In Research Information, distinguishing the “American character” in scholarly publishing
Elsevier’s Dr. Brad Fenwick writes about the differing approaches to scholarly publishing in North America and Europe
By Alison Bert, Editor-in-Chief Posted on 27 May 2016
In the latest edition of Research Information, Dr. Brad Fenwick, Elsevier’s Senior VP of Global Strategic Alliances, writes about the differing approaches to research by North American and European institutions, and the implications for research in the future.
He was invited to write about this topic for a special issue of Research Information – a UK-based bi-monthly magazine for publishers, librarians and researchers. With the theme “Focus on North America,” this issue will be distributed at the Society for Scholarly Publishing Annual Meeting June 1 to 3 in Vancouver.
Dr. Fenwick considers the most significant difference to be the more competitive, market-driven entrepreneurial mindset in the United States, which has resulted in highly diverse and vibrant research that appeals to corporate investment:
America is hypercompetitive in many areas. That sense of competition is fully evident in its research and is reflected in the caliber of the articles produced. The rivalry between academic peers and institutions that is part of the US research landscape is not as common in the rest of the world. And while the output volume of scholarly papers from 2010 to 2015 in the US (3.7 million) approaches that of all Europe combined (5.2 million), with rare exceptions, the US research landscape is not typically driven by a national agenda or government mandated imperatives. As a result US research is typically more diverse in topic and presentation, likely driven by the researcher’s or institution’s area of interest or funding source priorities. … US institutions compete almost as much for corporate partners as well as government grants, which translates into a research landscape that is marked by an entrepreneurial sensibility.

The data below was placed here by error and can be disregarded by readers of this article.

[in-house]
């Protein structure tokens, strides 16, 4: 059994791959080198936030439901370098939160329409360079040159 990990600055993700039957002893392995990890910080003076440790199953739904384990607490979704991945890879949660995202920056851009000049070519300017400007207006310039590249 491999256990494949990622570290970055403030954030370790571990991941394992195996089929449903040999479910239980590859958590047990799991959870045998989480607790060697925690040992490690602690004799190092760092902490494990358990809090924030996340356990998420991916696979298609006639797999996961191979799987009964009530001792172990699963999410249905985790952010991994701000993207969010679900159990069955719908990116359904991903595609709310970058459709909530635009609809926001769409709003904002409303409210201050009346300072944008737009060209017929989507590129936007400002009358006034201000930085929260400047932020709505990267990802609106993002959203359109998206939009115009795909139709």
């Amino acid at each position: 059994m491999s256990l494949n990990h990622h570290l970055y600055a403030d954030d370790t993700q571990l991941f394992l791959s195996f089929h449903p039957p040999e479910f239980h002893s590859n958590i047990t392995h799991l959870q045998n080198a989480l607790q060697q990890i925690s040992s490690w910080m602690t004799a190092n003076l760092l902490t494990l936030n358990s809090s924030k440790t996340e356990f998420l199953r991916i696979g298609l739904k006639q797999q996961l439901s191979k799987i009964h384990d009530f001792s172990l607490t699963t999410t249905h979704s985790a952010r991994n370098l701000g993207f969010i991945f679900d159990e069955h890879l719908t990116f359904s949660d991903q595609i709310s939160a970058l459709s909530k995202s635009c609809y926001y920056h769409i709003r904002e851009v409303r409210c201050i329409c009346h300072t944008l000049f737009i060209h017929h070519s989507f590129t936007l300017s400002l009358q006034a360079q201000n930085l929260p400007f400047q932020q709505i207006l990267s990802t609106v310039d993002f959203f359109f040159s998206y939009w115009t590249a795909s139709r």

Paradoxically, he says, such an entrepreneurial approach to research may, in the long term, limit America’s research competitiveness:
… With these vibrant characteristics come additional features that may ultimately limit US research competitiveness. For example, larger and more prosperous universities, with more effective development departments and correspondingly deeper cash resources, are able to garner an increasingly larger share of available public research dollars over time. As a result, we are seeing a consolidation of research output – and by logical extension intellectual capital – towards big, influential universities, many located in urban areas. With this tip of the scales, over time the US may begin to more closely resemble Europe, with smaller schools doing less research.
Dr. Fenwick concludes that the increased impact of the Internet, China as a rising force in scientific research output, and a trend towards less rigorously reviewed research results will continue to shape the future of both American and European science in the next decade.
Read the full article
Brad Fenwick, DVM, PhD: “A World Apart?” Research Information (June/July 2016)
Elsevier Connect Contributor
Alison Bert (@AlisonBert) joined Elsevier in 2007 from the world of journalism, where she was a business reporter and blogger for The Journal News, a Gannett daily newspaper in New York. As Editor-in-Chief of Elsevier Connect, she leads a team of contributors from around the world to publish daily stories for the global science and health communities. Elsevier Connect recently won a North American Excellence Award for Science & Education.
In the previous century, Alison was a classical guitarist on the music faculty of Syracuse University. She received a doctorate in music from the University of Arizona, was Fulbright scholar in Spain, and studied in a master class with Andrés Segovia.
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